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Wool in the Baaaaaaack-Country.

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An Oldie But A Goodie.

Cool weather is coming and fall is upon us.  As I prepare my gear, unpacking last year’s high-tech, ultra-science clothing made from “super fabrics”, I happen across my trusty wool cap, vest, gloves, and long johns.  Neatly packed and cared for before placed in storage for the summer, these low-tech but highly evolved articles of clothing are still among my favorites.  Wool has been used throughout the centuries because of its many unique strengths.  There is nothing quite like an afternoon “hammock nap” covered with a rugged wool blanket.  When preparing for your next cool-weather adventure, don’t overlook the wool.

Being versatile and worn in more parts of the world on more parts of the body than most other fabrics, wool comes in varied weaves and cloths.  Wool is found in most every aspect of clothing, socks to neckties, coats to undies.  A fine set of wool hunting trousers will set you back a pretty penny, but with wool’s durability and usefulness, they may just be your go to pants.  My wool cap makes an excellent “cozy” for holding my filtered and boiled water in my back-country kitchenette.  While not quite as heat resistant as my Dutch oven mitts, wool has its uses as an insulator as well, much better than cotton.  After all, wool has a few properties other natural fabrics can’t match.

Warmth and water resistance are obvious traits you will appreciate.  With an ultralight ability to help the body retain heat, even while damp, the fine hairs in wool garments trap air and keep it close.  Wool fibers contain a protein core covered by overlapping scales.  The construction and science are interesting when you consider the protein core can absorb 30% of its own weight in water before becoming damp or clammy.  The scales are hard and repel water to begin with, quite the match up.  Add to the mix, lanolin, another water repellent.  The water wicking properties also protect against mildew.

 

Did you happen to know that wool is hypoallergenic?  Dust mites can't stand wool. Did you happen to know that dust mites are the major cause of allergies and asthma?  Well, that is what I read on the Internet so it must be true.  However, I did find more than one resource to justify this assertion. Dust mites are typically more attracted to synthetic fibers.  If you are, as within my family, subject to allergies and asthma, wool may be a good choice for you.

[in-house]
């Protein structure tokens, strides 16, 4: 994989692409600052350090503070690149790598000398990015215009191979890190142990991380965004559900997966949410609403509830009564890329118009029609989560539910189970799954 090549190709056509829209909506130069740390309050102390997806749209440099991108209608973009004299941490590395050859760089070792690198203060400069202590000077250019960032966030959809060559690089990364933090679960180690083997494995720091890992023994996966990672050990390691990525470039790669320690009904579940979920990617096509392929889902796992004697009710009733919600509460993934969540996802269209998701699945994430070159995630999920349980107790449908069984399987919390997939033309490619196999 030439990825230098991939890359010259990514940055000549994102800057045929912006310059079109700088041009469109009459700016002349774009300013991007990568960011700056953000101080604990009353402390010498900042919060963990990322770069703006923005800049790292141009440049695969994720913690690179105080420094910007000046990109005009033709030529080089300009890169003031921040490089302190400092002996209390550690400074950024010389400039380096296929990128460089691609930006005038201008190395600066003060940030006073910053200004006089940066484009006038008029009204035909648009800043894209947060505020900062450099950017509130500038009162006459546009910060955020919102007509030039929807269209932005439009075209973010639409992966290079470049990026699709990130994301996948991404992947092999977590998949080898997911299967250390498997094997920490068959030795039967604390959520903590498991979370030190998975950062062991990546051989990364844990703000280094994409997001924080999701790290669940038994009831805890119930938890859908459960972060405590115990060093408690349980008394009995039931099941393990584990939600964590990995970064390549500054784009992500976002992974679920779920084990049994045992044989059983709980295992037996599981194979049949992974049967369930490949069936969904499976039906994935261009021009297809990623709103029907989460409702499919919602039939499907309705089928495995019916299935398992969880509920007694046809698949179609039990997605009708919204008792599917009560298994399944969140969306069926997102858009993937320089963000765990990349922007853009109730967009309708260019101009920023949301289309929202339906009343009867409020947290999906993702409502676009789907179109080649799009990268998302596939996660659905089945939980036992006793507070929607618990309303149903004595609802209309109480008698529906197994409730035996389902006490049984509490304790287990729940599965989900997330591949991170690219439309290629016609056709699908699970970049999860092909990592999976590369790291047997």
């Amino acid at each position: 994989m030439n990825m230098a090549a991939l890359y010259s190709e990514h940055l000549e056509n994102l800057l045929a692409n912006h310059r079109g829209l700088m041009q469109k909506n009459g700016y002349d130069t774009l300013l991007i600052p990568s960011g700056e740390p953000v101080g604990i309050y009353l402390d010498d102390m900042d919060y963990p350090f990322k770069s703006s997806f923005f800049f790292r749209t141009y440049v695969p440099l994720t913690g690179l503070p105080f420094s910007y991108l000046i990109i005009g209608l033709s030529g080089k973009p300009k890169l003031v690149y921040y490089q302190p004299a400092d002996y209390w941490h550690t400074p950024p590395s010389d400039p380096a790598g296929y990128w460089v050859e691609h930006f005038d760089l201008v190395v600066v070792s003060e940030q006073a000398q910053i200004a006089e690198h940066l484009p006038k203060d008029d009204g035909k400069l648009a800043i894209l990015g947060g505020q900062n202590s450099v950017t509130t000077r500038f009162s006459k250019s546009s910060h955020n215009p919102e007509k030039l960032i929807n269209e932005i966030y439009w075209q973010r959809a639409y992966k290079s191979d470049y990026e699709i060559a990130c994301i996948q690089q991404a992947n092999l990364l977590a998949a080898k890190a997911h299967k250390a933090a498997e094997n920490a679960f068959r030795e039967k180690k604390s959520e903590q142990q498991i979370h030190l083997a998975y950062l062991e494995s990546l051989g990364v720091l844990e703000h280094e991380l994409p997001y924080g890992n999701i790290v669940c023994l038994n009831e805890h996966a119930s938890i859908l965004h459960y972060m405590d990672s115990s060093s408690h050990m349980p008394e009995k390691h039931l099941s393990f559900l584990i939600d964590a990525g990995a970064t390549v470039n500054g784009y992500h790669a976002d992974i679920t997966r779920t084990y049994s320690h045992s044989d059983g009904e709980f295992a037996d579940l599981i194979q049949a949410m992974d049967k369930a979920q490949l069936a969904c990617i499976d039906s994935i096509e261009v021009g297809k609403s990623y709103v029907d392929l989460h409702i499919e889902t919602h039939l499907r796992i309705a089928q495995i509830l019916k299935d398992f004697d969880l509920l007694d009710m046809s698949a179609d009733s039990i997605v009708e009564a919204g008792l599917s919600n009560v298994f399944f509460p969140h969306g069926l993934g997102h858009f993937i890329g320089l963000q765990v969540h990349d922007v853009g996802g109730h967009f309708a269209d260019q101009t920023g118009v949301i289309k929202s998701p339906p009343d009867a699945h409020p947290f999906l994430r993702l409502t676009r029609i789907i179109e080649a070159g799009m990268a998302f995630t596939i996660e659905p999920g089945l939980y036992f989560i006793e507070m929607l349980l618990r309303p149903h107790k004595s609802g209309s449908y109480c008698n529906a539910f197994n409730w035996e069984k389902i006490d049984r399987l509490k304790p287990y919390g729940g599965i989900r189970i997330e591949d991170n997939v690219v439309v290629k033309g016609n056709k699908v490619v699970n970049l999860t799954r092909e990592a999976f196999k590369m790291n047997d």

Along the same lines wool diminishes body odor. As with dust mites, bacteria can be attracted to synthetic fibers.  Wool tends to help with the evaporation of sweat into the air unlike synthetic fibers which may trap it. Wool has a high concentration of fatty acids which have antibacterial properties. The internal layers of wool fiber can bind with the acidic and sulfurous odors which are prevalent in your sweat and thus reduce them.

 

Wool is not uniform among all animals, nor is every type right for every occasion.  Merino wool is a very long and very fine wool.  Merino, named for the sheep from which it comes, can be made very soft and fine.  Merino is also commonly treated for use in base-layers and made fully washable and tumble dry-able without losing its most excellent qualities.  When twisted into a worsted yarn, Merino wool becomes extremely soft and more “palatable” for wearing next to the skin.  Wool also sports wicking properties which are most appreciated after your boots are cinched up and you have been hiking for several miles.

By the way, wool is also fire resistant.  Now you may think this is not a big deal, but if you come from a family such as mine where we have turned clumsiness into an art form, you may want to consider wool. Synthetic materials and fibers can burn or melt on your skin should you find yourself tripping on your Dutch oven and laying in your campfire.  Don't laugh, it happens.  Wool, on the other hand, tends to smolder rather than burst into flames and does not melt, much like my Dutch oven mitts.  Advantage wool, I hope you are seeing a pattern here.


 

Historically used by indigenous peoples, wool still holds weight today in our man-made, over-tech’d world.  While I love my balaclava and make no mistake, I do.  I also appreciate my cap and on occasion a wool blanket.  My wool blend socks are among my favorite items and have performed flawlessly over the years. In many scenarios, the versatile and functional qualities of wool are the stick by which my other outdoor clothing is measured.  Don’t overlook wool.

Be Happy, Be Active, Be Warm, Share your adventures and include the kids!

 

 www.wadehaggard.com

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  • Norman Swallie on

    Very informative and well said !
    You can baaaaask in your Warm Wool Winter Wear but I choose to live where it is warm because I don’t have to shovel sunshine.


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